Stir the sauce every 20-30 minutes, to prevent any sticking on the bottom of the pan. The longer you let this sauce simmer, the more it will thicken and the better it will taste. I recommend a good two hours of simmer time to get things just right. Your home will be perfumed with the delightful smells of the spices as the sauce’s flavor continues to intensify. When my kitchen starts to smell like Grandma’s house, that’s how I know it’s ready to go! When it has thickened to your liking, just ladle some on top of your cooked pasta and enjoy! Here’s a look at my final product that was served with some toasted garlic bread.

The pasta gets some of the thick, flavorful sauce

You can see how thick the sauce has become after all of the simmering. It will cling to your pasta and your bread as you sop up what is left over on the plate. The sauce freezes beautifully, or it can easily be transformed into another meal the following day. Take any remaining sauce and add some beans and chili spices and you have a quick and easy meal! Not only is this meal inexpensive and easy to make, it brings back some terrific memories for me. I am transported back to my Grandma’s kitchen on a cool autumn day, when leaves are piling up in the backyard. As I smell this sauce cooking in my own kitchen, I can close my eyes and go back to those moments from my childhood. This sauce reminds me that although time continues to march along and things change all around me, some things will always stay the same – just like a Grandma’s love.

Birthday celebration with Grandma!

Happy eating,

The Taste Bud

So Long, Summer!

It was 3:30 in the morning. I heard the alarm clock going off in my parents’ bedroom. I knew by 3:31 my dad would be coming down the hall into my bedroom to find an 8-year old me, head buried beneath a pillow and several dinosaur-covered blankets.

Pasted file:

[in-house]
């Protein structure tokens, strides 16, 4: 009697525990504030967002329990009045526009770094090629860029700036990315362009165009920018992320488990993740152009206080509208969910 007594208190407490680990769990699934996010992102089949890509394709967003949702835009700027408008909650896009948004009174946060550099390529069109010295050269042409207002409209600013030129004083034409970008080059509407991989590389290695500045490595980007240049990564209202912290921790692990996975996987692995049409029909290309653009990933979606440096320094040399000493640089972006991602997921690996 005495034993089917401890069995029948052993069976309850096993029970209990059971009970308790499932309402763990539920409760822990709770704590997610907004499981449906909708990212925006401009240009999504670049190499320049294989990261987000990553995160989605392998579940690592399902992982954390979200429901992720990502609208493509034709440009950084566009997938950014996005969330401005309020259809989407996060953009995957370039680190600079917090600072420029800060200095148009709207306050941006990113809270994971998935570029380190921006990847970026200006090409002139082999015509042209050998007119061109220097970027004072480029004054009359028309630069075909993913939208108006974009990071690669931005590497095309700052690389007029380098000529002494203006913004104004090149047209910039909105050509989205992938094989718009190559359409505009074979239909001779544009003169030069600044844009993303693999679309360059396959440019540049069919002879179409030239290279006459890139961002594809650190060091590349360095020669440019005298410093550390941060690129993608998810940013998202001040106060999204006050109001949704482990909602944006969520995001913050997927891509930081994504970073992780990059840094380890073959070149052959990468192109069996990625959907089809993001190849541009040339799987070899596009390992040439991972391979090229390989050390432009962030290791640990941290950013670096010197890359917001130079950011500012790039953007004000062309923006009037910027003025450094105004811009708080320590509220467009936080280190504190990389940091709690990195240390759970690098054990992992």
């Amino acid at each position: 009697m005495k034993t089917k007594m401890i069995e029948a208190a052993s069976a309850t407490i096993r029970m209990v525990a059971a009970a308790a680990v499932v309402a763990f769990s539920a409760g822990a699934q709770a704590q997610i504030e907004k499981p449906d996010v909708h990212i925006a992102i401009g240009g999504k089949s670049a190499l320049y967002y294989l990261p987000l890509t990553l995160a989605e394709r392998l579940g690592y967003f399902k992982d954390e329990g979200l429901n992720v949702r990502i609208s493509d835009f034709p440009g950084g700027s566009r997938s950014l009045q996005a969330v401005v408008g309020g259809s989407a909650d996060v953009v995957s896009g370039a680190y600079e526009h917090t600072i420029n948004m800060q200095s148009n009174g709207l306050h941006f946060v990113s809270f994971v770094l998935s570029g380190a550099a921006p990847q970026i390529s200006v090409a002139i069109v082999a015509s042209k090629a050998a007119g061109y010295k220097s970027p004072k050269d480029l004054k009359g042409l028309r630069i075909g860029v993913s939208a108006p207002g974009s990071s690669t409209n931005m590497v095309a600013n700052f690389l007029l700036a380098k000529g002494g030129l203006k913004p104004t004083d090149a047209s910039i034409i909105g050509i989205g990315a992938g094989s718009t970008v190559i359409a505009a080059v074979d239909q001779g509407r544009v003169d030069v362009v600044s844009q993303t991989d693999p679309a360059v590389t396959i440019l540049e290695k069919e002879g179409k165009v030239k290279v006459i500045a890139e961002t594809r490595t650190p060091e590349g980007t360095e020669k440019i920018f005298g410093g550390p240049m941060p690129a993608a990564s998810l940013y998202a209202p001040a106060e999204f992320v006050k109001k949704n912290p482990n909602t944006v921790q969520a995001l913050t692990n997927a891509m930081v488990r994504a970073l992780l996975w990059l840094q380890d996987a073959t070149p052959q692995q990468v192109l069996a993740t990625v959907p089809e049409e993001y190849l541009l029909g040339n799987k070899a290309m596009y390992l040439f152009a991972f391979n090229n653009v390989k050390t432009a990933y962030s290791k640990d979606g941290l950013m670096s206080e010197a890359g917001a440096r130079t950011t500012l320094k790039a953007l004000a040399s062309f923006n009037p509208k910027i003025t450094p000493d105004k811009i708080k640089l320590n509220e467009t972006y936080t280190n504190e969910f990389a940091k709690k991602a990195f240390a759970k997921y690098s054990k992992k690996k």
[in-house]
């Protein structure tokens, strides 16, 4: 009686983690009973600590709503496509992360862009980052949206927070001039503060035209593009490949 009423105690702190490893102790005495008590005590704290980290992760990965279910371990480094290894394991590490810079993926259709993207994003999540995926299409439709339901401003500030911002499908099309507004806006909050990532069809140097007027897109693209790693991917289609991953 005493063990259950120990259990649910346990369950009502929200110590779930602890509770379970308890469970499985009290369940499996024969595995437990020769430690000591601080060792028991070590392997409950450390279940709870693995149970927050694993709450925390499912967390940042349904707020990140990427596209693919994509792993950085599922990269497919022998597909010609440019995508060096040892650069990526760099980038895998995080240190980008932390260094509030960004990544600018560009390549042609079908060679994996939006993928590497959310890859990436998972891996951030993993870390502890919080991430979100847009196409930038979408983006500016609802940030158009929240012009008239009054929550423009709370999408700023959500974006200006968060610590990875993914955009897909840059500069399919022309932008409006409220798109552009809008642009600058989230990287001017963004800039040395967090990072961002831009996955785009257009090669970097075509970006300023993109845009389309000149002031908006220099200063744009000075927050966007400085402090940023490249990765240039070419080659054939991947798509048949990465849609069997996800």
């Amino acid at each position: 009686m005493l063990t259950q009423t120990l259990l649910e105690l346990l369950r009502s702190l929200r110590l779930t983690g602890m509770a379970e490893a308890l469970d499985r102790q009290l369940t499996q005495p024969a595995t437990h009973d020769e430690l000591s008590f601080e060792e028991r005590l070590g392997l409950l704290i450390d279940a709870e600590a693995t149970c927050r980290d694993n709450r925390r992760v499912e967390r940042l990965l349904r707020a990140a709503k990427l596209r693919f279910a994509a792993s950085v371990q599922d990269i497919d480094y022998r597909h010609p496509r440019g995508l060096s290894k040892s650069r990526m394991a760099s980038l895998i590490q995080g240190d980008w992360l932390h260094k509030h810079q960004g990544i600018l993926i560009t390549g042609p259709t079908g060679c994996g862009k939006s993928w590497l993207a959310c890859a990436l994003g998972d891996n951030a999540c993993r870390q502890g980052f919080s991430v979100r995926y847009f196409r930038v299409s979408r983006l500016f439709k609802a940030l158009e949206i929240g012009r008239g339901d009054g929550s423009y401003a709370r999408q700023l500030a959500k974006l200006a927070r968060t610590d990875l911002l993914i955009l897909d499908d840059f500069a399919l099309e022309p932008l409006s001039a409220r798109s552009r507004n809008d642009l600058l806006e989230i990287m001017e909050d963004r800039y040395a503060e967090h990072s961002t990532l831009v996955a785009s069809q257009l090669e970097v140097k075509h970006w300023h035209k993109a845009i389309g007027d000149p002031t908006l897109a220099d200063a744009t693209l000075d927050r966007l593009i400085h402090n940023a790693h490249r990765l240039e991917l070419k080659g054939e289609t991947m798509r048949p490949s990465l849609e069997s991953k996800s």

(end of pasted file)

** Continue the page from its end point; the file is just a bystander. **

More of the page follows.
“If you’re coming with me, you need to get up now,” he would say in a very firm voice.

“Ok, ok, I’m waking up,” I would mutter back, still very much half-asleep. Pulling myself away from the comfortable bed on those early summer mornings was nothing short of barbaric, but I knew that a sweet reward wasn’t too far away. As I threw on a shirt and some shorts and made my way downstairs, my dad would already be jingling his keys, signaling the beginning of our pre-dawn trek. Where could we be going so early on a July morning? The produce market of course!

Once or twice a week, my dad would make the hour-long journey to Winston-Salem, North Carolina to pick up fresh fruits and vegetables for a few small produce markets closer to our hometown of Burlington. The produce markets would expect their deliveries around sunrise or shortly thereafter, which is why such an early departure time was required. Somewhere along the way, my presence was requested on these visits – but what 8-year old child would willingly spend a day of his summer vacation waking up at 3:30 in the morning? He had to find a way to entice me, to make me feel like this trip would be worth my while. He did this through watermelon. Yes, watermelon.